Jacques Rousseau teaches critical thinking and ethics at the University of Cape Town, South Africa, and is the founder and director of the Free Society Institute, a non-profit organisation promoting secular humanism and scientific reasoning.

9 replies on “#Blackface, white noise”

Thought provoking piece. Couldn’t believe how many dug their heels in and dismissed this as nothing to worry about.

Lots of assumptions still being made, by people who weren’t there. I know some who were: black friends of those girls. One of their black friends even appear in the second image of the girls. Friends who understand the context, and are not offended (as so many ‘liberal’ whites appear to be). Friends who don’t just snatch at the easiest, most simplistic explanation – like every second “intellectual” columnist on the web.

The hype lasted a day, replaced promptly the next day by the oscar trial – so how serious was it, or how truly offensive was the action, or was it just another blown out of proportion hashtag trend?

We can’t condone racism, yet we live in a society where racial quotas are enforced. Any association for black people is allowed, but should the tables be turned, it’s deemed discriminatory. It’s these hypocrisys that confuse me. So two young students are punished fir a stupid dress up party antic, yet during political rallies, hate speech is strewn around.

We really need to look around and realise we live in a world of mixed ethnicities, races, cultures etc… We need to stop tip toeing around, face fact – we’re all different, highlighting that fact is not racist, creating hate and division is. We each hold the power to CHOOSE not to give power to hate.

You cannot bar someone from being racist, just like you cannot bar someone from getting cancer. Racism is a reality and it will probably be for a long time to come. At least for as long diversity exists.

My approach is to look at a raciism in much the same way as I would at someone who is gravely ill. By pointing them out and making a big stink about their “illness” I will probably only alienate them further and preclude myself from further constructive engagement. And with that all hope of “healing” them.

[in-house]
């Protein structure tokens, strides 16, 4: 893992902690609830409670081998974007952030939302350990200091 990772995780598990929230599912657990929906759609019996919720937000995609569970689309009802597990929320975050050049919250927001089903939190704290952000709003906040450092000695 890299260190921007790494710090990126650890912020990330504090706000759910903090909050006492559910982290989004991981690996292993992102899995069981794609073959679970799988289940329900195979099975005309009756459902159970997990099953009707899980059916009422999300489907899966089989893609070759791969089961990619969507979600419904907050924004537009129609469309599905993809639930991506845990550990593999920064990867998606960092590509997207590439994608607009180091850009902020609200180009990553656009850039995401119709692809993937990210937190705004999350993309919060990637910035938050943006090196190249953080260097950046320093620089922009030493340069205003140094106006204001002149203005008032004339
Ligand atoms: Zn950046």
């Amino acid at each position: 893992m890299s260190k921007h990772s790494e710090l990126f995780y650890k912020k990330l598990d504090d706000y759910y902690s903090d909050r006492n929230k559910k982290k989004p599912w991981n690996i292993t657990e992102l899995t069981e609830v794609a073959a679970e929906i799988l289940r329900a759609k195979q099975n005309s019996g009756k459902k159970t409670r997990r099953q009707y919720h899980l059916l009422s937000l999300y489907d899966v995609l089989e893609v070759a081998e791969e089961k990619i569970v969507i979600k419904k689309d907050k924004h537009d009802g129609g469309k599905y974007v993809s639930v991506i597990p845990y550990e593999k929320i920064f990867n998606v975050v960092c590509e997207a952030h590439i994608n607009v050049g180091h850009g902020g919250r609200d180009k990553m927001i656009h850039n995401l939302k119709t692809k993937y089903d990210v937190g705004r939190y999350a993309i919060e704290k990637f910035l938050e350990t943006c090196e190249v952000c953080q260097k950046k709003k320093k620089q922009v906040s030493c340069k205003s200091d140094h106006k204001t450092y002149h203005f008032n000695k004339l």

Racists are punished inherently for their “illness” – they preclude themselves from engaging with the subject matter of their prejudice. Worst yet it probably also affects their ability to trade with that market segment which they so despise, so it is hardly necessary for me to pile on further punishment.

Your blog was recommended on reddit and I found it intellectual and interesting until I came across this doodle of nonsense. I would have thought you have much more important stuff to talk about…

Since this’s the language I used I’ll assume it’s partially directed at me (rather than I hope fully since I wasn’t excusing their behaviour in any way, only defending against calls to limit it).

I maintain that wearing blackface doesn’t impinge on anyone’s liberty (which I defined as negative liberty), whereas censorship does, and contend that hurt feelings shouldn’t form part of the liberty equation since the feeler is ultimately in control of them and noone else (at least, if we grant personal agency to make sense of this freedom thing).

Any other threats to positive liberty (which noone else should be obliged to provide in the first place) are only potential, and the structural racism you mention wasn’t caused by prior free speech.

Partly inspired by some of the things you said, sure, but not directed at you (especially not the references to idiocy and the like). Your second paragraph highlights quite plainly that we’re operating off different understandings of the spectrum of liberties that should be factored in, so I don’t have anything to add. On a purely negative conception of liberty, there’s nothing disagreeable in what you say.

Every weekday I see African beggars in white face capering at major intersections in Pretoria. Time once more to lose all sense of humour and proportion in a crusade for social justice! Evil white face racism is worse than Hitler!

It’s a bit less about whether this was appropriate or not. But, if the university or for this matter any government agency should interfere with the students for dressing up the way they did. Some “social liberals” did indeed expose themselves as the new totalitarians they are. So it when from blackface to eggface.